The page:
Note:  If you find yourself comparing your armpit fat to the armpit fat of every new girl you meet, it’s not her, it’s you.  Once you can get over your own issues, you’ll develop better relationships, beginning with your relationship to yourself.


3.  Be present

Who you were, and who you are yet to be, can only be controlled by how you handle it right now.  If you decide to hold on the your failures and mistakes, or live in fear of what may be (or what may never be), it will distort the image looking back at you.  

Instead, accept who you are right now. Look at your flaws and remember everything that brought you to this moment.  Say them out loud if you’re finding that voice in your head hard to believe.  I promise you will stand taller when you realize how powerful those flaws are to who you are and why you are here.   

If these affirmations don’t work, seek support.  We all need someone in our life we can talk about our fears and inadequacies.  If you don’t have someone, reach out via support groups online.  If you need information on support groups out there, please let me know.

My 37th birthday was a reminder that while I am not perfect, I am healthy, and happy, and loved, and so proud to be expertly flawed.



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13 Ways to Save a Life: Inspired by 13 Reasons Why

Nobody wants to be the one asking what they could have done after someone they care about has committed suicide.  Unfortunately, those suffering often don’t ask for help and do everything to protect the secret that is destroying them.  

So, how do we get through to them before it’s too late?  How do we tell them they are loved and that people care?  How do we spare them from further pain when they no longer trust anyone?  



SHARE YOUR STORIES!  Whether you’re a parent, someone who works directly with teens, or just a concerned human being, you can help save a life by sharing your story.

13 reasons 

Those who suffer with suicidal thoughts, say they feel empty or alone.  Sharing your personal stories and how you got through it, could save a life.  It shows suffering teens that their pain is real and by acknowledging it, you’re giving them a chance to feel safe and express their own story.

The Netflix series 13 Reasons Why deals with real high school issues, such as, gossip and how it can destroy a reputation, social hierarchy/bullying, sexual assault, and substance abuse.  This is not a “kids these days” problem, and it’s not one we can ignore.  Real people suffer, I suffered, my mother suffered, and future generations will suffer if we don’t put a stop to it.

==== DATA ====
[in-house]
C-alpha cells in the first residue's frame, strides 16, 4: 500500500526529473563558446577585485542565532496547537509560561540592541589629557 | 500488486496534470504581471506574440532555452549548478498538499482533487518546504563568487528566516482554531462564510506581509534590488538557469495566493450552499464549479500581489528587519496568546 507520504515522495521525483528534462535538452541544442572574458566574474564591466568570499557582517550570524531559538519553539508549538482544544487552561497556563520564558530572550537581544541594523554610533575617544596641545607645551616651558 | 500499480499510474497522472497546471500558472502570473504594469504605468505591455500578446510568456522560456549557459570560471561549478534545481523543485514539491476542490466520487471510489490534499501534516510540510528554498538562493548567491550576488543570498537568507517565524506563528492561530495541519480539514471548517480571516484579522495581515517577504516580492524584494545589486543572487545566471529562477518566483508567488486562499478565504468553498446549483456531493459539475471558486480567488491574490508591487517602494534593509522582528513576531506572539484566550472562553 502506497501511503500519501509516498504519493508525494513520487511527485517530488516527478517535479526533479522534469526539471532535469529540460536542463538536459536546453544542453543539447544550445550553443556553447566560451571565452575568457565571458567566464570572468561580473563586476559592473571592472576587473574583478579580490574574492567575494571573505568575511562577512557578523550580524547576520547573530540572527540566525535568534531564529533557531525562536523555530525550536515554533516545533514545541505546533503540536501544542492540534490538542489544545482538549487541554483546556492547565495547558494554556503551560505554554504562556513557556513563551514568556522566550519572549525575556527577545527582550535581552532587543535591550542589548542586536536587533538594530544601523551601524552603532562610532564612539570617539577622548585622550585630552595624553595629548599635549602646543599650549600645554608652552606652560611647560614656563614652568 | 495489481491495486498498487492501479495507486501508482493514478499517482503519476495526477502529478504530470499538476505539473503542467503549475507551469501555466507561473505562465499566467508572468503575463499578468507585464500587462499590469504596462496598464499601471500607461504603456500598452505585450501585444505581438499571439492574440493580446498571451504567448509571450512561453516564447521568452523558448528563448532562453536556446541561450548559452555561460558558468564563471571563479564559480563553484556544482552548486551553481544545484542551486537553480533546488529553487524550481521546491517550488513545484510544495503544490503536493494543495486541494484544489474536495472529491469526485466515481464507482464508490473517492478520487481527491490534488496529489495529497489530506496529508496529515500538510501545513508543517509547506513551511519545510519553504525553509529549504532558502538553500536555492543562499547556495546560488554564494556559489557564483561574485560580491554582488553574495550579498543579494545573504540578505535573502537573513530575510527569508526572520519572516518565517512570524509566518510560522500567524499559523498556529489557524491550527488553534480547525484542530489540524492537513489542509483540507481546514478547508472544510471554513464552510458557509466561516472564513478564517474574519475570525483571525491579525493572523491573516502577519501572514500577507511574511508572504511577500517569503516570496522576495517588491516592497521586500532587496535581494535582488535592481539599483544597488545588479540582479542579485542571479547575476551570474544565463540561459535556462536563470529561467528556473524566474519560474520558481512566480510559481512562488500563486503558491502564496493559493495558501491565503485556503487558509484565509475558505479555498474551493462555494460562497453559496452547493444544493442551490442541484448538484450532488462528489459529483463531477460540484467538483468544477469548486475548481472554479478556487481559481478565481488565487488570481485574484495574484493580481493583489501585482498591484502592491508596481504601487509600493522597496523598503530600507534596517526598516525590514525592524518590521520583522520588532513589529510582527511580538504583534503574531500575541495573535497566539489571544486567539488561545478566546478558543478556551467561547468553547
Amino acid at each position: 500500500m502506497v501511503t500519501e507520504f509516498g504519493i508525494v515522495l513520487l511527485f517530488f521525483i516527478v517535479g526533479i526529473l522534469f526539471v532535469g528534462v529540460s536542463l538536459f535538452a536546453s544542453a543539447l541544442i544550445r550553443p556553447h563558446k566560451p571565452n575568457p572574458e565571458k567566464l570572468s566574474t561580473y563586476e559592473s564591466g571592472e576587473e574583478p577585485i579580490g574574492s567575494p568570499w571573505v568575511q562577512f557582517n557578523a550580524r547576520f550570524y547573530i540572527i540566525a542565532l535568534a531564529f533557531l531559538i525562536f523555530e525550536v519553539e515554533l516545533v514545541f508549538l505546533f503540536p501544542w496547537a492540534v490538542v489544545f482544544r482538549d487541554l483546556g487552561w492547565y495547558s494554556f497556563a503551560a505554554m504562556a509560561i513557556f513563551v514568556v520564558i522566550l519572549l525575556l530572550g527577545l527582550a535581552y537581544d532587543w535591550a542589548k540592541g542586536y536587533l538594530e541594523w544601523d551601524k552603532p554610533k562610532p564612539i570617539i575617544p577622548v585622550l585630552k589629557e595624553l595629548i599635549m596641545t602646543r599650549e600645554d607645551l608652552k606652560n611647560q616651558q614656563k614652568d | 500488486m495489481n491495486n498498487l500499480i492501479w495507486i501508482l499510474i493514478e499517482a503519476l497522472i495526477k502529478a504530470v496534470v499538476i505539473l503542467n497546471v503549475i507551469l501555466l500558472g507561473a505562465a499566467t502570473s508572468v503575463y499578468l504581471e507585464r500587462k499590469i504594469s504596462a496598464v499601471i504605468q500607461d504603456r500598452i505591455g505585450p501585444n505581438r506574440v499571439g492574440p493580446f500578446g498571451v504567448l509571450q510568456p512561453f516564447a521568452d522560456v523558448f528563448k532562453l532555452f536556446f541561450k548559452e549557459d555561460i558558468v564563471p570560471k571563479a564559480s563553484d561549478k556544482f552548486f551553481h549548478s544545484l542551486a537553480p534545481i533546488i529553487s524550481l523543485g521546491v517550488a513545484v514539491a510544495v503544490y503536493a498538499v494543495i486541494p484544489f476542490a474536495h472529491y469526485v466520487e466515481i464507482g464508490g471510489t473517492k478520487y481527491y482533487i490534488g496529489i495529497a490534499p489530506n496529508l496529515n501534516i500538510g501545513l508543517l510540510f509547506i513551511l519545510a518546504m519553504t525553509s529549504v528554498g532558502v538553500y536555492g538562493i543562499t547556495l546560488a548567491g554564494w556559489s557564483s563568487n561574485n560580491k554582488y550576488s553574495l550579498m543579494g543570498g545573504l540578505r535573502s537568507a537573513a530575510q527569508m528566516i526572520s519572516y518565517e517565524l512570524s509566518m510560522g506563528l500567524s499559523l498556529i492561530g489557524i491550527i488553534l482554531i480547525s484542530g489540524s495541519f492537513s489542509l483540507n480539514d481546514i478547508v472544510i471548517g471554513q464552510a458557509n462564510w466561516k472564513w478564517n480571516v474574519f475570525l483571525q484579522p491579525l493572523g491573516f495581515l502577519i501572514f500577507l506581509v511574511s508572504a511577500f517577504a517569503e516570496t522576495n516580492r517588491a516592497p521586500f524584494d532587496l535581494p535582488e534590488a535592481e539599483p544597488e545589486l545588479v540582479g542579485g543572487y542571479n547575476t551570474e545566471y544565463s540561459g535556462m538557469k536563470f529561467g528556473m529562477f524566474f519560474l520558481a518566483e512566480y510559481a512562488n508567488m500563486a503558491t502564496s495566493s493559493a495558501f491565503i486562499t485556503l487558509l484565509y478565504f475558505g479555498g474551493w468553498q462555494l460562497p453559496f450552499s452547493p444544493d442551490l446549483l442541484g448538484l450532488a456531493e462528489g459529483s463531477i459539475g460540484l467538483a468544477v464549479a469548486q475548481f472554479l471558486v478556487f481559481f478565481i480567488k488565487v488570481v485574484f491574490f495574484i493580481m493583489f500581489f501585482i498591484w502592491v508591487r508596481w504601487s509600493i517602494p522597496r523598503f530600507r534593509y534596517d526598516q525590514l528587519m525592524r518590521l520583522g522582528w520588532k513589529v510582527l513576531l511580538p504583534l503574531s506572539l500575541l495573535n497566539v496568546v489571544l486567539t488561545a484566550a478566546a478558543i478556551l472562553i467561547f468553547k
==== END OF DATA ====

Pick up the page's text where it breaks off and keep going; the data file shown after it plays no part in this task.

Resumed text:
So, how do we spare kids like Hannah Baker from a broken heart, a destroyed reputation, and a soul so broken, they feel taking their life is their only option?

  1. SHARE YOUR STORIES!  Stories of teenage sexuality, struggles and overcoming pain  
  2. Stop brushing off teenage drama as natural rebellion and hormones.  
  3. Stop normalizing bullying as a right of passage.

Seems simple, but it’s only a start.  Shows like 13 Reasons Why and your stories will get the conversation going but putting an end to things like social hierarchy in schools and sexual entitlement means changing patterns that have been in place for decades.


I’m not a psychiatrist, but as a high school teacher, I have experience working with teenagers and here is what I’ve learned:

4.  Give them outlets.  

    • Outlets are a way for them to express themselves and can be anything from writing in a journal, to creating art, or playing a sport. 

5.  Tell them they can come to you with anything

  • When they do, stop what you’re doing, put everything down and give them your full attention.


  • Don’t talk, just LISTEN. Did I say LISTEN?

7.  Offer understanding and validation when they’re done talking

  • Thank them for trusting you to share their feelings with you.  Share a time when you felt that way.  Tell them you’re worried about them but give them confidence by mentioning their strengths.
  • Whatever you do, do not make a generalized statement.  Phrases like “suck it up,” or “you just gotta get through it,” don’t acknowledge their personal feelings and could make them feel even more hopeless.

8.  Offer a safe place

  • A crowded hallway, a lunchroom where they don’t have a seat, can be very overwhelming.  Offer your classroom as a safe place.

I listened a lot and I wanted to save every single one of them.  I never lost one, but I know teachers who did.  It’s devastating and something nobody ever gets over.  So, let’s stop minimizing our kids problems and start dealing with them together.